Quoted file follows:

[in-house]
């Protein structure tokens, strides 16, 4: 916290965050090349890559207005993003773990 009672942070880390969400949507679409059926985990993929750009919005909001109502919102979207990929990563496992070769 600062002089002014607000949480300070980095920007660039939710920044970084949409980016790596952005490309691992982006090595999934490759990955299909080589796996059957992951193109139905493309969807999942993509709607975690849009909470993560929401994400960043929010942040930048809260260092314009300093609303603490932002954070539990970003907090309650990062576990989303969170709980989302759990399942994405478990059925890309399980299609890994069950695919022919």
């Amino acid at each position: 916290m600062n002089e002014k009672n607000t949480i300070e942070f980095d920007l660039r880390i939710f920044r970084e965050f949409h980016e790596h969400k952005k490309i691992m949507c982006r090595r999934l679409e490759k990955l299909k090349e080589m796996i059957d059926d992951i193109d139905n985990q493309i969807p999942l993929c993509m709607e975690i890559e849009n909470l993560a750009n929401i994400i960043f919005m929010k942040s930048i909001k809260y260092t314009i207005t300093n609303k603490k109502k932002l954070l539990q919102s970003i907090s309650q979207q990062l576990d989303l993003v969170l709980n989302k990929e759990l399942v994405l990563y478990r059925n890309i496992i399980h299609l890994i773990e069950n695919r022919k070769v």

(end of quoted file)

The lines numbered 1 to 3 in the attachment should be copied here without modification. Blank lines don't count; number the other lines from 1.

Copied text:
[in-house]
């Protein structure tokens, strides 16, 4: 916290965050090349890559207005993003773990 009672942070880390969400949507679409059926985990993929750009919005909001109502919102979207990929990563496992070769 600062002089002014607000949480300070980095920007660039939710920044970084949409980016790596952005490309691992982006090595999934490759990955299909080589796996059957992951193109139905493309969807999942993509709607975690849009909470993560929401994400960043929010942040930048809260260092314009300093609303603490932002954070539990970003907090309650990062576990989303969170709980989302759990399942994405478990059925890309399980299609890994069950695919022919």
């Amino acid at each position: 916290m600062n002089e002014k009672n607000t949480i300070e942070f980095d920007l660039r880390i939710f920044r970084e965050f949409h980016e790596h969400k952005k490309i691992m949507c982006r090595r999934l679409e490759k990955l299909k090349e080589m796996i059957d059926d992951i193109d139905n985990q493309i969807p999942l993929c993509m709607e975690i890559e849009n909470l993560a750009n929401i994400i960043f919005m929010k942040s930048i909001k809260y260092t314009i207005t300093n609303k603490k109502k932002l954070l539990q919102s970003i907090s309650q979207q990062l576990d989303l993003v969170l709980n989302k990929e759990l399942v994405l990563y478990r059925n890309i496992i399980h299609l890994i773990e069950n695919r022919k070769v």